“The transition from morning to afternoon means a revaluation of the earlier values. There comes the need to appreciate the value of the opposite of our former ideals, to perceive the errors in our former convictions, to recognize the untruth in our former truth, and to feel how much antagonism and even hatred lay in what, until now, had passed for love.“ — C.G. Jung
This is as true for the current cultural transition as it is for the personal one at mid-life. The individual tends to a more spiritual attitude in the second half of life; and though the cultural shift today may seem to be headed in the other direction, major psychic changes involve a conversion of opposites. One pole compensates the other in the same general process:
“Much, indeed, can be attained by the will, but… it is a fundamental error to subject our own fate at all costs to our will. Our will is a function regulated by reflection; hence it is dependent on the quality of that reflection. This… is supposed to be rational, i.e., in accord with reason. But has it ever been shown, or will it ever be, that life and fate are in accord with reason? We have on the contrary good grounds for supposing that they are irrational… that in the last resort they are grounded beyond human reason.“
I often wonder who reflects on such ideas as life or fate today. Life is — what it is. The philosophical reflection meant to distinguish self from other, to mediate the dual realities of subject and object, is lost to a mind that sees only a concrete world of things, and creativity is valued mostly for those aims. Personality development can’t keep pace with an obsessed intellect, and an opposed psychic reality, reflected in the mirror of ideological conflict, finds our relations no more rational today than a thousand years ago. Life is what it is; but, what about the other side of conscious reality: the one that created itself and us with it?
“The irrationality of events is shown in what we call chance, which we are… compelled to deny because we cannot in principle think of any process which is not causal… whence it follows that it cannot happen by chance. In practice, however, chance reigns everywhere, and so obtrusively that we might as well put our causal philosophy in our pocket… Hence reason and the will that is grounded in reason is valid only up to a point…”
That point lies somewhere in the incredible violence we see on the news every day. Is it the repressed emotional reactions to the changes taking place today; the inertia of unconscious history? Though the hotbox in the Middle East did not arise by mere chance, we’re left to rush from one fire to the next in a flailing attempt to control the chance events created by decisions made centuries ago. A new world disaster is waiting to be ignited by similar ‘chance’ accidents.
“Not a few of those who are driven into the conflict of opposites jettison everything that had previously seemed to them good and worth striving for; they try to live in complete opposition to their former ego… The snag about a radical conversion into one’s opposite is that one’s former life suffers repression and thus produces just as unbalanced a state as existed before…“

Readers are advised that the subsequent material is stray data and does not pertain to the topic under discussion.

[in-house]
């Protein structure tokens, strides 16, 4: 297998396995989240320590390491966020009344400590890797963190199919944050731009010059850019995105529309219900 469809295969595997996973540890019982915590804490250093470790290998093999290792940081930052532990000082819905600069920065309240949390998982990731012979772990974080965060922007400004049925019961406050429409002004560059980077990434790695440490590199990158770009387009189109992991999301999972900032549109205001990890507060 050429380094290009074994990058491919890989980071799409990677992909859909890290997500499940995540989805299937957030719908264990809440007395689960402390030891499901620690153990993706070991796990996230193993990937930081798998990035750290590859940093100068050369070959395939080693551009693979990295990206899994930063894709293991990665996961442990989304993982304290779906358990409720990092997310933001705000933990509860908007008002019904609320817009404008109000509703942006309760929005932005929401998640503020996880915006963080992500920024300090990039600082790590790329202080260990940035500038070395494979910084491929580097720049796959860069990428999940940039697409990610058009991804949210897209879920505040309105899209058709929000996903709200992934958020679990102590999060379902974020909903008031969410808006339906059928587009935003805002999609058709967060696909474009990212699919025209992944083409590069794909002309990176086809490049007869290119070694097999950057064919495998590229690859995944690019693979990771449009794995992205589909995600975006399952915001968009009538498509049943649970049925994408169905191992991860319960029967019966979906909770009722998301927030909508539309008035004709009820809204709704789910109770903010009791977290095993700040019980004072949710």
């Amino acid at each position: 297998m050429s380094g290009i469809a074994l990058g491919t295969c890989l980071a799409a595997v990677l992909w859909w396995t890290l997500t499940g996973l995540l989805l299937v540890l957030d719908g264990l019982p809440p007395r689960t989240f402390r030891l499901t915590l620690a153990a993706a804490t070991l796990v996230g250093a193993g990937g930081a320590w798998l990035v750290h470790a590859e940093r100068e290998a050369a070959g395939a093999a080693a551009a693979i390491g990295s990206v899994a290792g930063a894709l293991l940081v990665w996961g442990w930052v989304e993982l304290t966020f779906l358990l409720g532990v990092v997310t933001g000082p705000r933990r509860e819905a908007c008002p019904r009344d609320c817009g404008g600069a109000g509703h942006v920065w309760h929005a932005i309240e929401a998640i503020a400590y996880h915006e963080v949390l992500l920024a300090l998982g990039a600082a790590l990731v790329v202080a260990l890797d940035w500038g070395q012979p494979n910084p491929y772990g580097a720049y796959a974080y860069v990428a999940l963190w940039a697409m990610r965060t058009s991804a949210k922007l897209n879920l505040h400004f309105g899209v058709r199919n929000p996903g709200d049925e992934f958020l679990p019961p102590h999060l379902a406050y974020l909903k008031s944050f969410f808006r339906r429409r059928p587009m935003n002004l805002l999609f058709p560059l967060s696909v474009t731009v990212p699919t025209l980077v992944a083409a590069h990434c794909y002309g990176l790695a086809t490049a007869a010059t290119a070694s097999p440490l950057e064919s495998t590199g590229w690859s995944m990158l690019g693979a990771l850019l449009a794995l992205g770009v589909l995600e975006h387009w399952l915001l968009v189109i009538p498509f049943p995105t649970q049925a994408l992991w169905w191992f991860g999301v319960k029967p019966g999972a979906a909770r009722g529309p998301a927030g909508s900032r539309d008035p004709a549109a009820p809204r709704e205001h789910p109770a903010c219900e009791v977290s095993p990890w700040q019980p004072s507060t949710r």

All discord begins with the individual: how we engage the world, as persons or groups, reflects inner conditions. The existential uncertainties that once urged spiritual reflection and the need for moral perspective have been replaced by an illusory faith in the very rationalism that seems only to hasten our demise. Consciousness is the new religion, science the higher power.
On the other side of the rational Western faith, the regressive religious fervor in the Middle East shapes unconscious reactions; we confront the same primitive tendencies we fancied we’d mastered along with the material world. All are ruled by the inner anxieties of change and an uncertain future. Legions the globe over unconsciously seize upon this or that ideology to release their particular inner turmoil: collective images of the confusion rooted in the individual.
Those stable enough to resist being swept into the violence of radical ideology suffer the crosses of personal anxieties and compulsions to a degree unknown in the past: commercial consumption, economic disparity, static political parties, animal cruelty, gay rights, abortion, over-worked hair. You name it, we suffer from it; science, psychology, enlightenment and all. Ready-to-wear ideologies beckon compulsively for those unable to look into themselves.
That our own irrational natures, and not just chance and accident, might be portending the mid-life transition of an entire civilization may seem a distant idea. Yet, what we see today in the death-obsessions of increasing pockets of fanatics are not only inner symbols which circumscribe the passage from one stage to the next, but concrete realities enhanced by the worldly fixations of an advanced primate who can’t see into the strange psychic world it half created.
The other side of that strange unconscious psychic world seems to be the only reality science denies. Is that logical?